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Lawsuit Challenges The Expansion Of Arkansas' Highways And Interstates

Interstate 630 construction

A new lawsuit is challenging the use of taxpayer money to fund the expansion of highways and interstates in Arkansas that are four lanes or wider. It’s targeted at the controversial 30 Crossing project over the Arkansas River. The state Department of Transportation wants to expand that part of I-30 to 10 lanes or more.

An attorney involved with the case, Justin Zachary, says it’s not just about confronting the expansion of I-30.

"It's really challenging the application of taxpayer dollars on interstates of more than four lanes," he said. "So that does include I-30 but it's not just I-30."

The lawsuit would also challenge the ongoing widening of I-630 from six to eight lanes. Zachary says he and his plaintiffs will have to figure out how the money on I-630 has already been spent in court.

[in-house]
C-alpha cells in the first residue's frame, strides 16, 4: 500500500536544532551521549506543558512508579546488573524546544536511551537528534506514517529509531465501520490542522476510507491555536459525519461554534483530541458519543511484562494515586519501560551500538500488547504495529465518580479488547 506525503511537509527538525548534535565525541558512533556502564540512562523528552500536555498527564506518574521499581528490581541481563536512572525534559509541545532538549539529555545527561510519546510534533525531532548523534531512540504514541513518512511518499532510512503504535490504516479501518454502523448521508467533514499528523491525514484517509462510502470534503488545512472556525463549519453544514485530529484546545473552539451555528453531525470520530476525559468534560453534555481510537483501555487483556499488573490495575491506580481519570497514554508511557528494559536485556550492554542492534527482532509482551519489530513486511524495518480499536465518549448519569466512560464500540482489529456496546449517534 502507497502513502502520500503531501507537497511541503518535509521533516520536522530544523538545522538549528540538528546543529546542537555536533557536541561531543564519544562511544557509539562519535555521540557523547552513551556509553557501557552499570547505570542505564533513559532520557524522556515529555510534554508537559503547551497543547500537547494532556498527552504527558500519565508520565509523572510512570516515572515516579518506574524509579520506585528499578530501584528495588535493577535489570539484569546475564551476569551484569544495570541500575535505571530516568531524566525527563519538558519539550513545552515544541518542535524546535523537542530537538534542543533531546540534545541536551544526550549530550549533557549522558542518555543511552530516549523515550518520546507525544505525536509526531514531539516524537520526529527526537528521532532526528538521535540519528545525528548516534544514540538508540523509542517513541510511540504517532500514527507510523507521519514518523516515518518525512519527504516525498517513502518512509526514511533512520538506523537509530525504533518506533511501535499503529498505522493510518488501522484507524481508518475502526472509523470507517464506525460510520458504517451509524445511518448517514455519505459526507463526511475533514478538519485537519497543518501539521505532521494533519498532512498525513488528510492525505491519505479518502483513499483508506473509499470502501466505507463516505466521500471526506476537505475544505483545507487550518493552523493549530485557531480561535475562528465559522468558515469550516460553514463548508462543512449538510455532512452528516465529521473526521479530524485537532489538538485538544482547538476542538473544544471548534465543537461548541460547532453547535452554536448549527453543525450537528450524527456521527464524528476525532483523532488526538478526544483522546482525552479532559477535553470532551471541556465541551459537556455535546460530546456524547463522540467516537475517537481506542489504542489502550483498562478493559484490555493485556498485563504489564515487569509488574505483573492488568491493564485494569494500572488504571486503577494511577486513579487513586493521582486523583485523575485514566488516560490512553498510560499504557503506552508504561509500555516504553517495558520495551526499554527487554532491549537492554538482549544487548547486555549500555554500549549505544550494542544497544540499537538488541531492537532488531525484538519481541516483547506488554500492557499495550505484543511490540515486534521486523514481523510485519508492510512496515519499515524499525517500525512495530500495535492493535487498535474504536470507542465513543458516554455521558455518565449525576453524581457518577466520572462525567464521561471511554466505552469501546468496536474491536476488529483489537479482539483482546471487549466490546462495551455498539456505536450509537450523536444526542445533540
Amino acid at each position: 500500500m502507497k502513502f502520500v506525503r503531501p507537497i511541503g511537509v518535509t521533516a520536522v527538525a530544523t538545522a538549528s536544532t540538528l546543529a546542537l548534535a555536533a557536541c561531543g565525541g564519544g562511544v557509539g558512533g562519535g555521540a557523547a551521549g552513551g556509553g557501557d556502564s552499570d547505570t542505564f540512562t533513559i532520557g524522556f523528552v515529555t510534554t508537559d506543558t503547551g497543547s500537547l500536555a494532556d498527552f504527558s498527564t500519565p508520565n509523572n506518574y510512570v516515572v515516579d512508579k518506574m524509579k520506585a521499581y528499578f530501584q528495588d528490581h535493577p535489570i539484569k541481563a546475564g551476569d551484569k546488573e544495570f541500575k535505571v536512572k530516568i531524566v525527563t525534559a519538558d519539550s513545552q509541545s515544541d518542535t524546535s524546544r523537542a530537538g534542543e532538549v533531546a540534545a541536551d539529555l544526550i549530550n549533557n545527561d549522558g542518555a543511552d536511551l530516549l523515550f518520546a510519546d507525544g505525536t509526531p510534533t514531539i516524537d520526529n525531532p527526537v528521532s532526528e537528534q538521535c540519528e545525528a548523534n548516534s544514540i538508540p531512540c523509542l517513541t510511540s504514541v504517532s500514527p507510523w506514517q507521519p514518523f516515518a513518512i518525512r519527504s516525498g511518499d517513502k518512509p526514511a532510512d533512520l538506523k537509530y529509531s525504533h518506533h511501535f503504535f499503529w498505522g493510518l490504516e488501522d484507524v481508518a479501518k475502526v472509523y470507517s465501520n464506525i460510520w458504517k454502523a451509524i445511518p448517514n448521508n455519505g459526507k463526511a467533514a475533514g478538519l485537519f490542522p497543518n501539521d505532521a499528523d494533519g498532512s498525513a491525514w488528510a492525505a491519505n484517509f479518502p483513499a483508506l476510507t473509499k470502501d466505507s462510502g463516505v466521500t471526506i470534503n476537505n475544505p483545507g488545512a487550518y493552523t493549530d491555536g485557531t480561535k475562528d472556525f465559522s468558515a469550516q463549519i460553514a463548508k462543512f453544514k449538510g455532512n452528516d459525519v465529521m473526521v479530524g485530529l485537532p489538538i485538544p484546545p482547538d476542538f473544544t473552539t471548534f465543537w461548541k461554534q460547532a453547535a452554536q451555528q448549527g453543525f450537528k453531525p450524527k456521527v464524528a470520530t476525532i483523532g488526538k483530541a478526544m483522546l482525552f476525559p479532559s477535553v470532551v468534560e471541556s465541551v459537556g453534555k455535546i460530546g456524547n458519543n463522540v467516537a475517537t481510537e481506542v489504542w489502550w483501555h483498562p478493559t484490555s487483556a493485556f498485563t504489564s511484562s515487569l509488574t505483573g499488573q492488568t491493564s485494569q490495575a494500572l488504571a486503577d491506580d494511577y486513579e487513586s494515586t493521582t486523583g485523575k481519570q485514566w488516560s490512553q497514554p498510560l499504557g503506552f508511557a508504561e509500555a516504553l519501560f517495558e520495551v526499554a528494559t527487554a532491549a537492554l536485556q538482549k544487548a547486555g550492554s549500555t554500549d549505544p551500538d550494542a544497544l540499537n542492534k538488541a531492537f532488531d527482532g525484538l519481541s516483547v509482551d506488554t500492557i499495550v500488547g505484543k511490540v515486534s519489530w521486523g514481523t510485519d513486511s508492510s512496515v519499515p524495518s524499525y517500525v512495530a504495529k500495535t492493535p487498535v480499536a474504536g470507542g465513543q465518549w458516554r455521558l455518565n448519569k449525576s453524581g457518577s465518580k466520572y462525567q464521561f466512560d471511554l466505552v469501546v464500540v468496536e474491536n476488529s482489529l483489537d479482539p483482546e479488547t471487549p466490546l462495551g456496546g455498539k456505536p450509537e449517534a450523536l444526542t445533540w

"I imagine there will be a fight about the language of the amendment prior to that," said Zachary. "That's one reason we've asked for an accounting of the funds in our lawsuit. So we know exactly what already has been spent and what is remaining."

One of the plaintiffs in the case, Richard H. Mason from El Dorado, said he joined the case because a lawsuit of this nature required a representation of people from each area in the state.

"I would say the highway expansion to four lanes is preferable to six lanes," he said. "That's more to benefit people to get to the highways up to a four-lane system and I understand the need to go to six lanes in some of the more congested parts of the state, but I don't believe the law allows that."

Zachary said if the lawsuit won, another source outside of the Connecting Arkansas Program would need to be found.

A spokesman for the Department of Transportation said Wednesday the department hadn’t seen the lawsuit and would not comment on pending litigation. 

Little Rock mayoral candidate Frank Scott Jr. has said during his campaign that he supports the I-30 expansion while his runoff opponent Baker Kurrus said it's a done deal and a mayor can influence what happens next.